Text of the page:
If the power failure occurs during launch or climb, time to maneuver may be limited. Concentrate on flying the glider and selecting a suitable landing area. Remember that the high drag configuration of the glider may limit the distance of the glide without power. Keep turns to a minimum and land the glider as safely as possible. Do not try to restart the engine while at very low altitude because it distracts from the primary task of maintaining flying airspeed and making a safe precautionary landing. Even if power in the engine system were restored, chances are that full power is not available. The problem that caused the power interruption in the first place is not likely to solve itself while trying to maneuver from low altitude and climb out under full power. If the problem recurs, as it is likely to do, the pilot may place the glider low over unlandable terrain with limited gliding range and little or no engine power to continue the flight. Even if the engine continues to provide limited power, flight with partial power may quickly put the glider in a position in which the pilot is unable to clear obstacles, such as wires, poles, hangars, or nearby terrain. If a full power takeoff or climb is interrupted by power loss, it is best to make a precautionary landing. The pilot can sort out the power system problems after returning safely to the ground.
Inability to Restart a Self-Launching/Sustainer Glider Engine While Airborne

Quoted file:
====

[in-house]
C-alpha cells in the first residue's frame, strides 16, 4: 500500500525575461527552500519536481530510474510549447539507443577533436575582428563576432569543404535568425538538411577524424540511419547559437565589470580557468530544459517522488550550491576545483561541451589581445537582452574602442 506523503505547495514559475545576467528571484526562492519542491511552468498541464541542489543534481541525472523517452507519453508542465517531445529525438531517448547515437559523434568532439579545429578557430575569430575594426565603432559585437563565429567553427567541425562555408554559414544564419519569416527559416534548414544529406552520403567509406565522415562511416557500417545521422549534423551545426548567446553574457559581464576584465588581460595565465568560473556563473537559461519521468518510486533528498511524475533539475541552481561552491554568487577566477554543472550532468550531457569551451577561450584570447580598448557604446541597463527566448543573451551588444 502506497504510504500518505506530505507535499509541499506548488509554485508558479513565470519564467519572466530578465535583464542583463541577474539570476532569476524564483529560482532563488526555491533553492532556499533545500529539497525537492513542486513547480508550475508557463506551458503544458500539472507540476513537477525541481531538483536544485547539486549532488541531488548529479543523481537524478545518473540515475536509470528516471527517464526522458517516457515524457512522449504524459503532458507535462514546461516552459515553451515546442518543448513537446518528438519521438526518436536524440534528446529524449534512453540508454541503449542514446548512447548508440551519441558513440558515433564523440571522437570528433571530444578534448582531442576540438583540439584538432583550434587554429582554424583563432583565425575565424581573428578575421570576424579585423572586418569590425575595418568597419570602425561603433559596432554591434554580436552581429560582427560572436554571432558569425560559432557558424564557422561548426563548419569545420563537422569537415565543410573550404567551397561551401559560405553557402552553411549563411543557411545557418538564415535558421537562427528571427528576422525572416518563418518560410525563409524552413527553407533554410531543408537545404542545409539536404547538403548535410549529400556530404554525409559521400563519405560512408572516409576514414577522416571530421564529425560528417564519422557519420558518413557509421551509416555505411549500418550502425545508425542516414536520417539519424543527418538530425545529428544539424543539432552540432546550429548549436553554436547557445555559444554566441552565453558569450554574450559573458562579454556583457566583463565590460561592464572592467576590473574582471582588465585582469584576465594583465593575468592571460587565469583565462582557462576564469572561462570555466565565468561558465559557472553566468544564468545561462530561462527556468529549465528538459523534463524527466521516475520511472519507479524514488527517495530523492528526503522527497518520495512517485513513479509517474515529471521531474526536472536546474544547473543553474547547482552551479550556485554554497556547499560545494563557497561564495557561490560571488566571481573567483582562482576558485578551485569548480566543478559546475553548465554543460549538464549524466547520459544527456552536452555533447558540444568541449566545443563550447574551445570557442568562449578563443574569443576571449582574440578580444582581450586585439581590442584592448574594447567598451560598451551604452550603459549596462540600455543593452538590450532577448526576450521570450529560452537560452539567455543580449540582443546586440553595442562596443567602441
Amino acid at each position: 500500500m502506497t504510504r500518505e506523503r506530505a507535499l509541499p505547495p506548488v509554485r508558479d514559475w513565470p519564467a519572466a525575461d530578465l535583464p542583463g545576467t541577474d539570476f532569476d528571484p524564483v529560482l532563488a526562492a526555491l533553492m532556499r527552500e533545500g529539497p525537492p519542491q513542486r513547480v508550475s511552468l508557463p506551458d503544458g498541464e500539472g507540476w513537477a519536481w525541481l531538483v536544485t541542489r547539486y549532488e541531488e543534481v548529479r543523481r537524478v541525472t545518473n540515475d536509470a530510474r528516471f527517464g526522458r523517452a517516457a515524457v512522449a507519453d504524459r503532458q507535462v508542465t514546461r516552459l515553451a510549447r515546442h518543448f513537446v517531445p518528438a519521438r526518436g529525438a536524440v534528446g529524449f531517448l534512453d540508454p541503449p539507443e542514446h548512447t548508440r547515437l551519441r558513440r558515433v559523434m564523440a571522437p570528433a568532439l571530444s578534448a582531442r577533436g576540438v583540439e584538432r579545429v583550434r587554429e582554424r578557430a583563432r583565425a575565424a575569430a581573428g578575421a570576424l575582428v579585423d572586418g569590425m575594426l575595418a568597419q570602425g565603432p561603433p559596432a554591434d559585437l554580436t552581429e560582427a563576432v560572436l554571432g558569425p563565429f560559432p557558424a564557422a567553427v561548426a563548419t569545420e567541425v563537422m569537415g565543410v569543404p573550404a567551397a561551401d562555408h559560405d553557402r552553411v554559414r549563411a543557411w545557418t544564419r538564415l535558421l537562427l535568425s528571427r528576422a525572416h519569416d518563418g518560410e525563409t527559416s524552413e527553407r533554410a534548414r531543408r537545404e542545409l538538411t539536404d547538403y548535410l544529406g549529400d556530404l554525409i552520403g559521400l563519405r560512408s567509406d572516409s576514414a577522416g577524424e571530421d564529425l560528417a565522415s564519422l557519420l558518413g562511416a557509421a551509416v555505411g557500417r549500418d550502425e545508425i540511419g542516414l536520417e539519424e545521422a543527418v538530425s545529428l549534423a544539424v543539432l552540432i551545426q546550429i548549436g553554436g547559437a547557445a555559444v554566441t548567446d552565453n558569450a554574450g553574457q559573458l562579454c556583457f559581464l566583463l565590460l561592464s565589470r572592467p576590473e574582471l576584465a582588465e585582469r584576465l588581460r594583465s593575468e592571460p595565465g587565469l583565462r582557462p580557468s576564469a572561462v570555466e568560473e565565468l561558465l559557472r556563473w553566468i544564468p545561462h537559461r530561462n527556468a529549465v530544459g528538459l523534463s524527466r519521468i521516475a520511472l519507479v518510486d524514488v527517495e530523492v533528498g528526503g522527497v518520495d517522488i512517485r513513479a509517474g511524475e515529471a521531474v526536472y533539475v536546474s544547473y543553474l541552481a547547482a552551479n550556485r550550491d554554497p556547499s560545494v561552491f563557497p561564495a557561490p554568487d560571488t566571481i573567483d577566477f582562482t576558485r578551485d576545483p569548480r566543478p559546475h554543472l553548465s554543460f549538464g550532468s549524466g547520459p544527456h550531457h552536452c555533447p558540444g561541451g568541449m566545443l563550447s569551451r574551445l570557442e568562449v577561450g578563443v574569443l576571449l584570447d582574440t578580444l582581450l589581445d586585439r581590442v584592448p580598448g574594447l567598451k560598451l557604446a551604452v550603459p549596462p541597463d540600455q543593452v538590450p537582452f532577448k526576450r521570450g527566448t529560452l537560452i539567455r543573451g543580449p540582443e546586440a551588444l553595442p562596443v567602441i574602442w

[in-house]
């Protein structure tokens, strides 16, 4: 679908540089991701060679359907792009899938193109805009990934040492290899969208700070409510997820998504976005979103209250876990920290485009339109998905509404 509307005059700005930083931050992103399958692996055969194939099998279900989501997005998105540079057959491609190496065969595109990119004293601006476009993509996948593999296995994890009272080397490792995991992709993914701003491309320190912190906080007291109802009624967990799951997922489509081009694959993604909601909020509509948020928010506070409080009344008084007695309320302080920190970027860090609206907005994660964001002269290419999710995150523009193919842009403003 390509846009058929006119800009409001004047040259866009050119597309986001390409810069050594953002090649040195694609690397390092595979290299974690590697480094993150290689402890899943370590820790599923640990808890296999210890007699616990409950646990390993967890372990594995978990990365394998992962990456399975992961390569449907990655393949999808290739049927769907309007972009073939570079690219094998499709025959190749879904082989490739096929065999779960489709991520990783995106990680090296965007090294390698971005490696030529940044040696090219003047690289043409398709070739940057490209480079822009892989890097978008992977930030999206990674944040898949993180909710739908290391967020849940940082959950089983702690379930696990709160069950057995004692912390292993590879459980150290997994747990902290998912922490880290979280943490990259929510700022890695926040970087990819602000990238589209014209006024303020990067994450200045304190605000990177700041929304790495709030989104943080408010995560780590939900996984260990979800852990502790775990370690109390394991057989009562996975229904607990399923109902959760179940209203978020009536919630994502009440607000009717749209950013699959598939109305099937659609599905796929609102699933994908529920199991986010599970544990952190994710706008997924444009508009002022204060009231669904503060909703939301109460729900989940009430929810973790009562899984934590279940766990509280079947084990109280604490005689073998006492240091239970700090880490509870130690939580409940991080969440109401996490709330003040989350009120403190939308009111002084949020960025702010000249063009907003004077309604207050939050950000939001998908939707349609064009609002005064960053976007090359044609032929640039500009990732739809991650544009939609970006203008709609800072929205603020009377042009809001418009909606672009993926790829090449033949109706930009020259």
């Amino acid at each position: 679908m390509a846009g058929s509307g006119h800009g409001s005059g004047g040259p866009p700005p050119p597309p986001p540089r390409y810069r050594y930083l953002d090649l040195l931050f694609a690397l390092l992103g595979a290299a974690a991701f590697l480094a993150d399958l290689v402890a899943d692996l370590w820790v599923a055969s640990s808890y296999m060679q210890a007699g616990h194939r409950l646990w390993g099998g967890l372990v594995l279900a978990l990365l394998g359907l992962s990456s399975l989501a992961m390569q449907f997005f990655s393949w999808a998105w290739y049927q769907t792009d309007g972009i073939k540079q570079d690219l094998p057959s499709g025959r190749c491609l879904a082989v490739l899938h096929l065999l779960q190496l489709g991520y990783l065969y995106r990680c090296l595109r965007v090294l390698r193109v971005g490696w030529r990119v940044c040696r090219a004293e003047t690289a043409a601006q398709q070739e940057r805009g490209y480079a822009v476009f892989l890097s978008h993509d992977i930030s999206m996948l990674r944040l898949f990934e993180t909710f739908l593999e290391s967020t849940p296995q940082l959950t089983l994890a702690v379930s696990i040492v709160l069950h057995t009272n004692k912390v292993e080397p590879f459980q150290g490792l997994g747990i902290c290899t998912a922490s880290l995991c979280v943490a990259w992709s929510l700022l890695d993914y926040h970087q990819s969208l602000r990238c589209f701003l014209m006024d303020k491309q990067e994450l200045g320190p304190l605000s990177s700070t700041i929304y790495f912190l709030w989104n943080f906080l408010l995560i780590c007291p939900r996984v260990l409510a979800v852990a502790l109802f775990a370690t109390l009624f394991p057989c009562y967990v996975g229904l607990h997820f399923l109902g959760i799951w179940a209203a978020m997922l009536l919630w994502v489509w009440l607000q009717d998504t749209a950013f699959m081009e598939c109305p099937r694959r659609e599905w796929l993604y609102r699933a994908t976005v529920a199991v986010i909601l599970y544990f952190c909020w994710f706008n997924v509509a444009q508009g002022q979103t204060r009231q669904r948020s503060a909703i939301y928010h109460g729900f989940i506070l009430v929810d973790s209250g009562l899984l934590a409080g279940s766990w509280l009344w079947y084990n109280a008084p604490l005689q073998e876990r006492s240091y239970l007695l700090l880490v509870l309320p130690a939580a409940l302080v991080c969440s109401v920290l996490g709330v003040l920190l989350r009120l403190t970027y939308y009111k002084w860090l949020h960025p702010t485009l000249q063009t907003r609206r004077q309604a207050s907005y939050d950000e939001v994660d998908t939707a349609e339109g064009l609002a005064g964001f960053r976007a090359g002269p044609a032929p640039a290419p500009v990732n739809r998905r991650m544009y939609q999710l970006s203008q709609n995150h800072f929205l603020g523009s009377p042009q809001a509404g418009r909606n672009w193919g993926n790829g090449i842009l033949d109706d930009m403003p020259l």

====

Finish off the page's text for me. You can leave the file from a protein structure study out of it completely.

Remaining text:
Power loss during takeoff roll or climb are serious problems, but they are not the only types of problems that may confront the pilot of a self-launching glider. Other engine failures include an engine that refuses to start in response to airborne start attempts. This is a serious problem if the terrain below is unsuitable for a safe off-field landing.
One of the great advantages of the self-launching glider is having the option to terminate a soaring flight by starting the engine and flying to an airport/gliderport for landing. Nearly all self-launching gliders have a procedure designed to start the engine while airborne. This procedure would be most valuable during a soaring flight with engine off during which the soaring conditions have weakened. The prospect of starting the engine and flying home safely is ideal under such conditions.
As a precaution, an airborne engine start should be attempted at an altitude high enough that, if a malfunction occurs, there is sufficient time to take corrective action. If the engine fails to start promptly, or fails to start at all, there may be little time to plan for a safe landing. If there is no landable area below, then failure to start the engine results in an emergency off-field landing in unsuitable terrain. Glider damage and personal injury may result. To avoid these dangers, selflaunching glider pilots should never allow themselves to get into a situation that can only be resolved by starting the engine and flying up and away. It is best to keep a landable field always within easy gliding range.
There are many reasons that a self-launching glider engine may fail to start or fail to provide full power in response to efforts to resume full power operations while airborne. These include lack of fuel or ignition, low engine temperature due to cold soak, low battery output due to low temperatures or battery exhaustion, fuel vapor lock, lack of propeller response to blade pitch controls, and other factors. It is important for the pilot to have an emergency plan in the event that full engine power is not available during any phase of flight.